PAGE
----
Childhood Disability Research Priority Setting Partnership
The JLA childhood disability research survey to identify topics closed at the end of September, after six months. We received over 750 suggestions from around 450 respondents. Half identified themselves as health professionals; others were predominantly parent carers or members of organisations supported disabled people.
The Steering Group considered the response at a recent meeting. Overall we were pleased that a good mix of parents and professionals responded, and also that a range of professional groups was represented. We were disappointed not to engage more young people and are considering strategies to address some of the potential methodological and contextual challenges to their engagement.
At the meeting, the Steering Group worked through several of the survey suggestions to get a feel for how we would decide whether suggestions are in or out of scope, and how to code various interventions and generic/condition-specific topics.
The coding is now in progress and reviewing progress with this, including quality checks, are on the agenda for our next meeting in January.
Aims and objectives
The aim of the Childhood Disability Research Priority Setting Partnership (PSP) is to identify the unanswered questions about the effectiveness of interventions for children and young people affected by neurodisability from both patient and clinical perspectives. Then to prioritise those unanswered questions that young people, parents and clinicians agree are the most important to create a ‘top 10’ important research topics.
The objectives of the Childhood Disability Research PSP are to:
What is ‘neurodisability’?
For the purposes of this project: "Neurodisability describes a group of congenital or acquired long-term conditions that are attributed to impairment of the brain and or neuromuscular system and create functional limitations. A specific diagnosis may or may not be identified. Conditions may vary over time, occur alone or in combination, and include a broad range of severity and complexity. The impact may include disturbances of movement, cognition, hearing and vision, communication, emotion and behaviour." [For background to this definition click here].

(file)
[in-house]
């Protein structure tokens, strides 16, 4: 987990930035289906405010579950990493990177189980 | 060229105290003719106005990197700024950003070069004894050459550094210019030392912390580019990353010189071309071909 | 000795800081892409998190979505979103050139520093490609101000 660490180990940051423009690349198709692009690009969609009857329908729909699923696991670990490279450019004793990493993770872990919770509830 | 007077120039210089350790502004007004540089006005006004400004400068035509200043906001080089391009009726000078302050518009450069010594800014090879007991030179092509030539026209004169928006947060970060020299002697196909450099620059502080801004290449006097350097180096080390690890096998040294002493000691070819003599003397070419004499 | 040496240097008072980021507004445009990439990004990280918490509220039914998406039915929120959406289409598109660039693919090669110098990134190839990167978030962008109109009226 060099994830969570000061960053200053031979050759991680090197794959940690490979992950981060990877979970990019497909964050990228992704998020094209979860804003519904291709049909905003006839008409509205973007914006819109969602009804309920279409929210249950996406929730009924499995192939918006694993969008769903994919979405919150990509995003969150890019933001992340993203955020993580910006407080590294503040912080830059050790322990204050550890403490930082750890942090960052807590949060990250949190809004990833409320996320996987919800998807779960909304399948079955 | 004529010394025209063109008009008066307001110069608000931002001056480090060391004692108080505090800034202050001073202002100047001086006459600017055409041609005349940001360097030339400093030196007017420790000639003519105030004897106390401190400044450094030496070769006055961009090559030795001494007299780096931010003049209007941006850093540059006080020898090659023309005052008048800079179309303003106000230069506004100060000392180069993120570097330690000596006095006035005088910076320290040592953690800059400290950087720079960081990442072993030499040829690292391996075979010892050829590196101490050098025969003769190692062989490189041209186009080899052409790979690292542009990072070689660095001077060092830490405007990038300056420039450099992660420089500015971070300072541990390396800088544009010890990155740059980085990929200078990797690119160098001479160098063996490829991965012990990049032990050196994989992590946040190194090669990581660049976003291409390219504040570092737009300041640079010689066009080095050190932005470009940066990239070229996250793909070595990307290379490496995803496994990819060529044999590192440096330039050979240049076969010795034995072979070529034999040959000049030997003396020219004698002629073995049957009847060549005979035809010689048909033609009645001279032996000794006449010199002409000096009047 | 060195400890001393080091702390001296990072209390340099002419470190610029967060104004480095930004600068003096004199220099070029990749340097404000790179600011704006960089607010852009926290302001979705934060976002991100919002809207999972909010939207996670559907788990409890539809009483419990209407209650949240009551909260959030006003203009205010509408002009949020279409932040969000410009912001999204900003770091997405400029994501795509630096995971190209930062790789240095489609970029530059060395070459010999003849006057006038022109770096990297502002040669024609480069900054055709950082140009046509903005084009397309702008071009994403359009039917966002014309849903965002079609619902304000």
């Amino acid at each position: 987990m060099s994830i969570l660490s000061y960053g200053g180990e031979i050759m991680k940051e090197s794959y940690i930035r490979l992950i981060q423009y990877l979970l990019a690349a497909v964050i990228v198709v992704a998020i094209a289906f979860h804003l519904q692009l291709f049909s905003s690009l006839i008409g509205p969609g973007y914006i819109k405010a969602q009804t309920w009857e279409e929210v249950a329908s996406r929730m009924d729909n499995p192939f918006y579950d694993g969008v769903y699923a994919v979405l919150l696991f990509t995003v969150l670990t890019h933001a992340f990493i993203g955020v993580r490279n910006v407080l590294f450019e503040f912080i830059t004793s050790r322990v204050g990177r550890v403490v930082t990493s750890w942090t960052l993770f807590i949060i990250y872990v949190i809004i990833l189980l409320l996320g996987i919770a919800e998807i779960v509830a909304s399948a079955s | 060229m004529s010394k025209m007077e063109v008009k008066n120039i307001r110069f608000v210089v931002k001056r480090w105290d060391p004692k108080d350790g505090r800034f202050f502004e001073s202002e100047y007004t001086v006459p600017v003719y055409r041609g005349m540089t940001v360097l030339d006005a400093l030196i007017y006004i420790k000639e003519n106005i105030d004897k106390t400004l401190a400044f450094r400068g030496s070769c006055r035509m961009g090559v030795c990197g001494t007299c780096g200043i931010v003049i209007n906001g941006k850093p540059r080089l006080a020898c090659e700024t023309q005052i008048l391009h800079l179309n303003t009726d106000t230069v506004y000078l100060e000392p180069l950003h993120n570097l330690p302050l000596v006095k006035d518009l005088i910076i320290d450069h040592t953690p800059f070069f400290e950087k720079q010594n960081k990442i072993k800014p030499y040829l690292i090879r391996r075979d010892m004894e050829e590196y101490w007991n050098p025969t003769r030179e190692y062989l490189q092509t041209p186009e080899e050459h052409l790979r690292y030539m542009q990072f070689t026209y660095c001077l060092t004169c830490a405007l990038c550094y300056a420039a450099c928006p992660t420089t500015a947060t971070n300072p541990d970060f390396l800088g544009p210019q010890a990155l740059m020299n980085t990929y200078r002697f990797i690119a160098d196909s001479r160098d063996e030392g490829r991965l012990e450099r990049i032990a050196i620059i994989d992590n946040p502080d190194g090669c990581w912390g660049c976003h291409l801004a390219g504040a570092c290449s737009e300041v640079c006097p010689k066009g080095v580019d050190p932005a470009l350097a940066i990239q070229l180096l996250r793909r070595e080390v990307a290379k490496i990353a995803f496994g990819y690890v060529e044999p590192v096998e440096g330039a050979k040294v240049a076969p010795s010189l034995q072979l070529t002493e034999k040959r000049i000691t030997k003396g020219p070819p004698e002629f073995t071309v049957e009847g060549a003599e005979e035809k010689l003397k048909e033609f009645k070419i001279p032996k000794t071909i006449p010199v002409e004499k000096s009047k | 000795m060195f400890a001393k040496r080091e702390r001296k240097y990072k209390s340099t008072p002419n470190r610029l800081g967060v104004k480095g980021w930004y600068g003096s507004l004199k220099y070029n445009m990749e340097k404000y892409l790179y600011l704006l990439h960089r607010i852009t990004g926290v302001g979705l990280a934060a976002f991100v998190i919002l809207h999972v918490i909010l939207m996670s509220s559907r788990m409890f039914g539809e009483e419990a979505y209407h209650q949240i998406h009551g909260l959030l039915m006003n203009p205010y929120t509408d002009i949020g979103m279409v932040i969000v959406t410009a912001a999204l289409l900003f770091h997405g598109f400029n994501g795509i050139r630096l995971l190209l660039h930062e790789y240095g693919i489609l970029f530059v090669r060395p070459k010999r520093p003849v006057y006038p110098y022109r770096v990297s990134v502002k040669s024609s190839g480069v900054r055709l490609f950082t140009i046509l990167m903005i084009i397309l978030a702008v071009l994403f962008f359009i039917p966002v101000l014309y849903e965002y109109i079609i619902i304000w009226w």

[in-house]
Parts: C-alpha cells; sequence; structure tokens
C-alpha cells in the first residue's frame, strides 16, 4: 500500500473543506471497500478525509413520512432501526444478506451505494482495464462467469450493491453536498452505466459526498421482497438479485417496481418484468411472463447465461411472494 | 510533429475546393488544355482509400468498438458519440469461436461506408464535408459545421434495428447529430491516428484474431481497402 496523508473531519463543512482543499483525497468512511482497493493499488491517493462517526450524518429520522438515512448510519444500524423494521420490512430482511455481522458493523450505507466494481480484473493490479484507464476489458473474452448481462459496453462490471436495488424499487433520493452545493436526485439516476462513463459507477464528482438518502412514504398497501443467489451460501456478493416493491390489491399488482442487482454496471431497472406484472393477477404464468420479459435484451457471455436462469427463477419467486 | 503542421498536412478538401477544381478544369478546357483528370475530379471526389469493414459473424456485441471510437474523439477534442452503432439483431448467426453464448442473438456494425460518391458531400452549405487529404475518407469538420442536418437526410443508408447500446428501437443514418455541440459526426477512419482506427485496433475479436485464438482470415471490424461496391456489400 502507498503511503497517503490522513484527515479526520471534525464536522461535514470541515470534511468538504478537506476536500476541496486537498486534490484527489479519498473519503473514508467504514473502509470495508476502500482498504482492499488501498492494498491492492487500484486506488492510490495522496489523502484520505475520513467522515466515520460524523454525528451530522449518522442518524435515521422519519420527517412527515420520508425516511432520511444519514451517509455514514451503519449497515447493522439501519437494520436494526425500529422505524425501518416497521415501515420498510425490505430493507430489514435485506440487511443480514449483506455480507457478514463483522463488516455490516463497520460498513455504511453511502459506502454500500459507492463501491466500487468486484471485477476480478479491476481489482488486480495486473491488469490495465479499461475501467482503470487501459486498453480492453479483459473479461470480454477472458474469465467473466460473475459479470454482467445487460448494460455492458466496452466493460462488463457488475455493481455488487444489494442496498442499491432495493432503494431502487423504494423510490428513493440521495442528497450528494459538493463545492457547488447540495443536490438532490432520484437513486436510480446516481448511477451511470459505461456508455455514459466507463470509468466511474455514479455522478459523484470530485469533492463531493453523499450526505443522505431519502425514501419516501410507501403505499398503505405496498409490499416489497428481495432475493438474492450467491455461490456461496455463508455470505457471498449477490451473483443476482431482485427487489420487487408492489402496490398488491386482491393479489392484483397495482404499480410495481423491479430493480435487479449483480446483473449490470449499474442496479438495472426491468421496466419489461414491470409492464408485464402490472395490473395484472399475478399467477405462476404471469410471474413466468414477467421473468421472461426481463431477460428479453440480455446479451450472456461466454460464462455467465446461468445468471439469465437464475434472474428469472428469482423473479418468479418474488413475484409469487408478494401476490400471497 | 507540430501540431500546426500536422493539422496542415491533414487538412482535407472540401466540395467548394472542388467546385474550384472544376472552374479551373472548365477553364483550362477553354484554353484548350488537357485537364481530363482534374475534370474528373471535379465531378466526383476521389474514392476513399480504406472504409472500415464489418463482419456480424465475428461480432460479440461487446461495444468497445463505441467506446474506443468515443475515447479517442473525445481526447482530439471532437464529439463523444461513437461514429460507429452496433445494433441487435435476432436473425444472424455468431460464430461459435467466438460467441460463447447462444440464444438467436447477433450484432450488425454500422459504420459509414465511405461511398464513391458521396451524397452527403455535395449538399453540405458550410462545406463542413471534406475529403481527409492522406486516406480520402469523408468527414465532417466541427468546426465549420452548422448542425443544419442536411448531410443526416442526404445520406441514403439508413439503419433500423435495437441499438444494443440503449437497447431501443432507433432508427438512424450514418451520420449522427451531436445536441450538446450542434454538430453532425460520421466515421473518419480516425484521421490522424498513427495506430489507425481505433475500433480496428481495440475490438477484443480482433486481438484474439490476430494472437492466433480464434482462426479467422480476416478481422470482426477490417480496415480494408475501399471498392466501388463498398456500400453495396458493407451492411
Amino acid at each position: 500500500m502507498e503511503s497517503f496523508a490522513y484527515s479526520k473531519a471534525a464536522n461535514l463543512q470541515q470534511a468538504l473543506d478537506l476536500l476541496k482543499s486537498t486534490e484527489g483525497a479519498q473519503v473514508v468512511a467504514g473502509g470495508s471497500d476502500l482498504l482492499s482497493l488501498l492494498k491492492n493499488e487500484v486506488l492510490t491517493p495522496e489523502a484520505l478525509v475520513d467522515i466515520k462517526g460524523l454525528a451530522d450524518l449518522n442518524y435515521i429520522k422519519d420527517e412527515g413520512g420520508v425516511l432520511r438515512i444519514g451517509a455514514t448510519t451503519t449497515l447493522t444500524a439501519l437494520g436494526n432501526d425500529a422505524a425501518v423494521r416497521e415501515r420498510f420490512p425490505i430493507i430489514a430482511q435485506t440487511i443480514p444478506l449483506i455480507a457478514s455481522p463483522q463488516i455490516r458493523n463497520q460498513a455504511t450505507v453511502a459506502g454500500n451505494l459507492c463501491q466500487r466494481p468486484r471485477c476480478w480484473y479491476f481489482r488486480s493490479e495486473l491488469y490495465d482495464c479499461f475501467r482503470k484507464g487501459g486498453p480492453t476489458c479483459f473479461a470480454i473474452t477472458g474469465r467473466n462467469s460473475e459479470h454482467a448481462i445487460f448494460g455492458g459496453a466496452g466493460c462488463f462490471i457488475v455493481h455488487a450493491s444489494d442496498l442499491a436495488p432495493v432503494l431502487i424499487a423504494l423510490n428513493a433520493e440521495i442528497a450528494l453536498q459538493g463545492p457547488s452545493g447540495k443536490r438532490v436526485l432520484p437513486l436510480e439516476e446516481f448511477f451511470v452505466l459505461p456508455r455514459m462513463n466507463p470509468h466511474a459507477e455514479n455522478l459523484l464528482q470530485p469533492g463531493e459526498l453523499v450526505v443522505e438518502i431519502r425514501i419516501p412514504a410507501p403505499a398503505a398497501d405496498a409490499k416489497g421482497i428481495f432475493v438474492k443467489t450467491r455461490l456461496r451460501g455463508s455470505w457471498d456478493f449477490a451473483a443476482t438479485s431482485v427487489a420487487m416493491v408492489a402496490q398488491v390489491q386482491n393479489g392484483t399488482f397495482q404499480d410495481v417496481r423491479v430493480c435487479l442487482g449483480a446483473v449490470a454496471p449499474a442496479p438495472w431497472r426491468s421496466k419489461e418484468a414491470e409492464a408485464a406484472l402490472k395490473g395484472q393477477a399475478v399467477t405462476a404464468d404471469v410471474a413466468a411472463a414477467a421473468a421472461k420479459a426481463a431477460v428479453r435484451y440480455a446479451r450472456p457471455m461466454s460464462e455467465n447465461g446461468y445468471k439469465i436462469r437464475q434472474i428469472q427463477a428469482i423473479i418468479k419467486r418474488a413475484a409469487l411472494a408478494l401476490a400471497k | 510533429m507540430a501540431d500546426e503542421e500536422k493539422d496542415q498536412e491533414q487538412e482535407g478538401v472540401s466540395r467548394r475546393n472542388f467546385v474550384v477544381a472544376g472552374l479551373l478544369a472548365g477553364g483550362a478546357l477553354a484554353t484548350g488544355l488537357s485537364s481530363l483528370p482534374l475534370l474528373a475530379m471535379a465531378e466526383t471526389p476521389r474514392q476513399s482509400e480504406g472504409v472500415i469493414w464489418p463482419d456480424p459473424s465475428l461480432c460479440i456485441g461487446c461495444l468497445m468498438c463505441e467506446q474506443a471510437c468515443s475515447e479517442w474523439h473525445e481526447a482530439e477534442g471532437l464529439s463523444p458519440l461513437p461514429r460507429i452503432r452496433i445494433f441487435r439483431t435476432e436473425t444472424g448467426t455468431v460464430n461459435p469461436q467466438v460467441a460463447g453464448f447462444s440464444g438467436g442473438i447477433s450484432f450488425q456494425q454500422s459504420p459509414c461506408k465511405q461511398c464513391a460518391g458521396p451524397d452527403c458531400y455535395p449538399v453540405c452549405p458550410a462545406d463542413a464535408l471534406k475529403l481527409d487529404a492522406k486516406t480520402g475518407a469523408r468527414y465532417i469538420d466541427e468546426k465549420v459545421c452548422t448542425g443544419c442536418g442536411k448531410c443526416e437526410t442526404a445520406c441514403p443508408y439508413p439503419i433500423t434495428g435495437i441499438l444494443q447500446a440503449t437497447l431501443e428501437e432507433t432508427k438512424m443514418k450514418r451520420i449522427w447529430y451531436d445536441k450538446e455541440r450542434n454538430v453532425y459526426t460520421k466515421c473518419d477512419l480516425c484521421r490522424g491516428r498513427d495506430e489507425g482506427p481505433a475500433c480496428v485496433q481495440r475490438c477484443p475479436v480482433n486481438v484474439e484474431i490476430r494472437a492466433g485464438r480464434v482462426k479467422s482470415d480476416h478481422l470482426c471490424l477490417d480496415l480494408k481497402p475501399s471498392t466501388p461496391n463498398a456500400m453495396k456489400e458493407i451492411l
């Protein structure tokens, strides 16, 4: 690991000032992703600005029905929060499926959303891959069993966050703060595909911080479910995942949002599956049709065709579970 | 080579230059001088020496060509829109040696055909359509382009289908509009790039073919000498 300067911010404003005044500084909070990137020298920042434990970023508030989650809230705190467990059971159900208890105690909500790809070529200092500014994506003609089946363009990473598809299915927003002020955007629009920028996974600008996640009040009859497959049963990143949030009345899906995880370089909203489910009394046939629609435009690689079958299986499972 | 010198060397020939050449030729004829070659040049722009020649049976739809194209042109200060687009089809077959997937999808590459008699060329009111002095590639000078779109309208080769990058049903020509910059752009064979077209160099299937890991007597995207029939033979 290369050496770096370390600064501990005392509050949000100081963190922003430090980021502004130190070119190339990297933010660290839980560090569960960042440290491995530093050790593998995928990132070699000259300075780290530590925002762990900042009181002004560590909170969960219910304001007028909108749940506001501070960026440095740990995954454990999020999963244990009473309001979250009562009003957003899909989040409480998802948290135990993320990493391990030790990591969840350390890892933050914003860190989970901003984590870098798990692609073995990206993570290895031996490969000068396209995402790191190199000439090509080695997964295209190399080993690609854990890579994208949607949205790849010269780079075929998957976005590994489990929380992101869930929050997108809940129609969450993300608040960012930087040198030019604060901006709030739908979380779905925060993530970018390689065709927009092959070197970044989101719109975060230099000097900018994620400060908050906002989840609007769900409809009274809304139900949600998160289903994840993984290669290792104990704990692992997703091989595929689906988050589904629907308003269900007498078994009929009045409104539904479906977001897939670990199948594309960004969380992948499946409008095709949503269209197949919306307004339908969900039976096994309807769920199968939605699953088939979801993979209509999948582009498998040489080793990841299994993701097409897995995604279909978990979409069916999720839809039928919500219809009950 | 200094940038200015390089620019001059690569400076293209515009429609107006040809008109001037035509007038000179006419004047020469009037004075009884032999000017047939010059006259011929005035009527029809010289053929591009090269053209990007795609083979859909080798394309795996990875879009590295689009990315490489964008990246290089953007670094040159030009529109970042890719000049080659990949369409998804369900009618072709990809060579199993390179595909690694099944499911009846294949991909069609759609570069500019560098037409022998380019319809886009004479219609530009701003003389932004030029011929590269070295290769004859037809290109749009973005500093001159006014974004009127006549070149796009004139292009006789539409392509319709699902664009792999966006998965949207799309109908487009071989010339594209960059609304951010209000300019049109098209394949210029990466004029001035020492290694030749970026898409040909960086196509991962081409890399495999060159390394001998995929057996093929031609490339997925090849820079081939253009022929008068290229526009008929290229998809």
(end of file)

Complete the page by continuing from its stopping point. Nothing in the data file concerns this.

What sorts of issues are included?
Any ways to improve the health and/or wellbeing of children with neurodisability about which there is uncertainty of effectiveness. This includes medical and social interventions, mainstream and complementary and alternative therapies, or different ways of providing services; included are anything we could modify in the environment to improve these young people's health (see notes in the glossary for further clarification).
Background to the Childhood Disability Research PSP
One of the key aims of the British Academy of Childhood Disability (BACD) Strategic Research Group is to encourage and assist families, young people and clinicians to identify the research priorities for children and young people affected by neurodisability.
The James Lind Alliance (JLA) brings patients, carers and clinicians together in specific conditions to identify and prioritise the top 10 'unanswered questions', about the effects of treatments that they agree are most important. The top 10 'unanswered questions' are then perceived as a priority for research. The JLA calls this sort of activity a ‘Priority Setting Partnership’.
A proposal by the Strategic Research Group for a Childhood Disability Research Priority Setting Partnership was considered by the BACD Executive Committee in Spring 2012. BACD have allocated a small resource from the Paul Polani Fund to run a Childhood Disability Research PSP, following the JLA methods and focusing on ‘neurodisability’.
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